Although compiling it may take plenty of effort, your work isn’t done once your clinical evaluation report is completed.
The CER is meant to be a living document, and if at any point you receive new and pertinent information about your device through postmarket surveillance or new clinical evaluations, then the CER must be updated to reflect that. However, even if you don’t receive new information, your clinical evaluation report must still be updated according to a schedule that you, the manufacturer, define and justify.
For devices that carry significant risk—Class III devices or Class IIb implantables—the CER must be updated every year. For devices without significant risk, the CER must be updated every two to five years. The schedule you choose should reflect the risk classification of your device and how well-established the technology behind the device is.
The guidance document MDCG 2020-6 provides a definition for well-established technologies, stating that they have:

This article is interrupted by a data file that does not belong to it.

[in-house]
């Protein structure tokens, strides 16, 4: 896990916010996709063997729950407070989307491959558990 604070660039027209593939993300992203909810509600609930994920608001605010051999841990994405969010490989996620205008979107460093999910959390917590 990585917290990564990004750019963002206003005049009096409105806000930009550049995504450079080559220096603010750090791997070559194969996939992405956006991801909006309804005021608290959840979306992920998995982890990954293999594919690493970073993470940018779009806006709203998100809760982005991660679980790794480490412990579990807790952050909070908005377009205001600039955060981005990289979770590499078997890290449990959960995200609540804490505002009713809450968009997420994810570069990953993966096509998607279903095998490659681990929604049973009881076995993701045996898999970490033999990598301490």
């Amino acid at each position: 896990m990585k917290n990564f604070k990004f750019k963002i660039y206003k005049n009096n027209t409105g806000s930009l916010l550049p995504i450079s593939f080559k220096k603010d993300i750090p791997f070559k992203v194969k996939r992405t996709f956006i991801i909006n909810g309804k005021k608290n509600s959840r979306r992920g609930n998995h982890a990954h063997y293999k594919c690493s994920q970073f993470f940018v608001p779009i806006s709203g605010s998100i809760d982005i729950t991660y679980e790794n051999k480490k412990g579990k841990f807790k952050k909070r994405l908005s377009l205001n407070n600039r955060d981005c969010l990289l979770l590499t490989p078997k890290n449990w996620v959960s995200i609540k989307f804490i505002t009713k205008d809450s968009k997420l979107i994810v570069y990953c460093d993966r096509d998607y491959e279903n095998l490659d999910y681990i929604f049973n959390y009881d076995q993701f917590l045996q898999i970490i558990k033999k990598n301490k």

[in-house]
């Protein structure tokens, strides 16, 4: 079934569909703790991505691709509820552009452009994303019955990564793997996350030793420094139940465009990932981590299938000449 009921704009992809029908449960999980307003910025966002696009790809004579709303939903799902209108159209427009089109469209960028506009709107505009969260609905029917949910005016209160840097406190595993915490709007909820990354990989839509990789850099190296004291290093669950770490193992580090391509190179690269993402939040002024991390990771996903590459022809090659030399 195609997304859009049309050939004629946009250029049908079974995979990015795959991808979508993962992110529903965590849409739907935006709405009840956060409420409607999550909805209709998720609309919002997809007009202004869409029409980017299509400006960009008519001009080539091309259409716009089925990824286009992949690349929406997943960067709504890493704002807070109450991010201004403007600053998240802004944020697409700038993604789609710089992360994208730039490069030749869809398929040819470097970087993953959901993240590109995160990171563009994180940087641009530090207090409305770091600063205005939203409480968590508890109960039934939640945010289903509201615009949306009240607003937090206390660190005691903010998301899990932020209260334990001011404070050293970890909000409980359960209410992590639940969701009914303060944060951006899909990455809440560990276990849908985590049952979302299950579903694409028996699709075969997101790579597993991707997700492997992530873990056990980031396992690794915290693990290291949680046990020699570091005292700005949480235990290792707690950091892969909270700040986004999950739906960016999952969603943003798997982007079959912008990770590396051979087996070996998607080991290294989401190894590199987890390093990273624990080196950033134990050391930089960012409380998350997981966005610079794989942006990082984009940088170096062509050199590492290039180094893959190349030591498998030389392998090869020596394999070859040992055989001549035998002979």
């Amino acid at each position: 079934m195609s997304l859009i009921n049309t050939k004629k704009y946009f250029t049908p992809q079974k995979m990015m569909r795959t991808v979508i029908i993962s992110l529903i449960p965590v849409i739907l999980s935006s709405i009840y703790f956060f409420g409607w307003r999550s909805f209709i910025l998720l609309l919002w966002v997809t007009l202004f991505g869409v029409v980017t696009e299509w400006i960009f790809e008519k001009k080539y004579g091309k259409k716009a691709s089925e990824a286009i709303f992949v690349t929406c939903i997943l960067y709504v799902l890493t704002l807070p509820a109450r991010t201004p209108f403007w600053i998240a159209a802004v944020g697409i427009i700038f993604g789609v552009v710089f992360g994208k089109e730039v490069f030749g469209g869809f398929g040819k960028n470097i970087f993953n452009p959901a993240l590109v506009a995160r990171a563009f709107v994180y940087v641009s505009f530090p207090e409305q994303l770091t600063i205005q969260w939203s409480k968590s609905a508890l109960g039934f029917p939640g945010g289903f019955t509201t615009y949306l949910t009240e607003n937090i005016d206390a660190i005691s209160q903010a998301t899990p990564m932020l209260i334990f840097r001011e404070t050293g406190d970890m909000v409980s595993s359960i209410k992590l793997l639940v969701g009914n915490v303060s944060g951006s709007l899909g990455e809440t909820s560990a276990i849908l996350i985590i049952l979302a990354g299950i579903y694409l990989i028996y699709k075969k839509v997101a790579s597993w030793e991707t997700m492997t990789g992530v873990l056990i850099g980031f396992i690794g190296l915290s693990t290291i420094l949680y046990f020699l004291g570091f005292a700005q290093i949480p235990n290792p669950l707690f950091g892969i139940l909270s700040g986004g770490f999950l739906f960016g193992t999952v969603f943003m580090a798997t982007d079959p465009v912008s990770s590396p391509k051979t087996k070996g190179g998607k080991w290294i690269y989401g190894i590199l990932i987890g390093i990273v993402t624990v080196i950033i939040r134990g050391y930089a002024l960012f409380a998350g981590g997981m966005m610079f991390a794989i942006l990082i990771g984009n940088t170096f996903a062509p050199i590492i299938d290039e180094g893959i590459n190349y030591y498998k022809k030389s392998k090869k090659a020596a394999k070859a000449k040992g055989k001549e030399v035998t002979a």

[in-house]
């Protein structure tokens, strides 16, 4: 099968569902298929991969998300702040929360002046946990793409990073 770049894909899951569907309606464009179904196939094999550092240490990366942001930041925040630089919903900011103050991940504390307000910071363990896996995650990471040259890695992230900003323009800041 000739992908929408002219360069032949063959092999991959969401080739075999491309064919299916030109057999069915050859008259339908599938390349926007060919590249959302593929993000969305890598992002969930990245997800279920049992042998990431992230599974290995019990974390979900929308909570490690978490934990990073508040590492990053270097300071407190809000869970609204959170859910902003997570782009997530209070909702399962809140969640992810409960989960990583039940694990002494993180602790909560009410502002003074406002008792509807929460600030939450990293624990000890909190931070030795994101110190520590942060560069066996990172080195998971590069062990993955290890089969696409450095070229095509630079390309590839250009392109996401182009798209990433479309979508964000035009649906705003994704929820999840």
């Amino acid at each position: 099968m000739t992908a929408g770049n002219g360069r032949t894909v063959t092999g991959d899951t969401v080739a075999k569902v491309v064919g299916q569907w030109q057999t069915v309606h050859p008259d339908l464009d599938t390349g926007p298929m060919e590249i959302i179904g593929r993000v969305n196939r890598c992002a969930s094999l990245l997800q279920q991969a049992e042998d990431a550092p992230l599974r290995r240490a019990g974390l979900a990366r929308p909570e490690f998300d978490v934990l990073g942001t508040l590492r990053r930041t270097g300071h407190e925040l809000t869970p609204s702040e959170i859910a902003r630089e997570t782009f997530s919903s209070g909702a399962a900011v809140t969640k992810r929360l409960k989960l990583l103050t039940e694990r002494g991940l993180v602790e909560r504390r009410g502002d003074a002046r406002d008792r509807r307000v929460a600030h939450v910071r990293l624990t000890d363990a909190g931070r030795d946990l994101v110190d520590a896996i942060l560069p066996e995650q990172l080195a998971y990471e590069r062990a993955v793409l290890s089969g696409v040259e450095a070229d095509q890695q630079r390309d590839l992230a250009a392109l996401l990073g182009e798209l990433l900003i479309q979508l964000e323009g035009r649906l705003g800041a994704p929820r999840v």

relatively simple, common and stable designs with little evolution;
their generic device group has well-known safety and has not been associated with safety issues in the past;
well-known clinical performance characteristics and their generic device group are standard of care devices where there is little evolution in indications and the state of the art;
a long history on the market.
Though the choice of when to update the clinical evaluation report is left up to the manufacturer, you must be sure that you can justify your decision based on the risk classification of your device and the technology behind it.
The CER is incredibly important when it comes to obtaining a CE marking and selling your device in the EU. However, it’s not an easy document to construct and maintain.
You’ll be drawing on clinical data and sources from literature and cross-referencing those documents with the statements they support. It’s a lengthy and time-consuming process without the right tool to help you.
But it doesn’t have to be quite so difficult. With Intelligent Document Management from Greenlight Guru, you can keep all your clinical data and documentation in one place and be sure that everyone is working from the latest version. These are just a few of the many capabilities of the only purpose-built solution for medical devices.
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Niki Price is a Medical Device Guru who has spent her entire career working with different types of medical devices. She began her journey in production, which is where she discovered how important and fulfilling this line of work was to her! Spending time in both Quality and R&D, she enjoys the product development...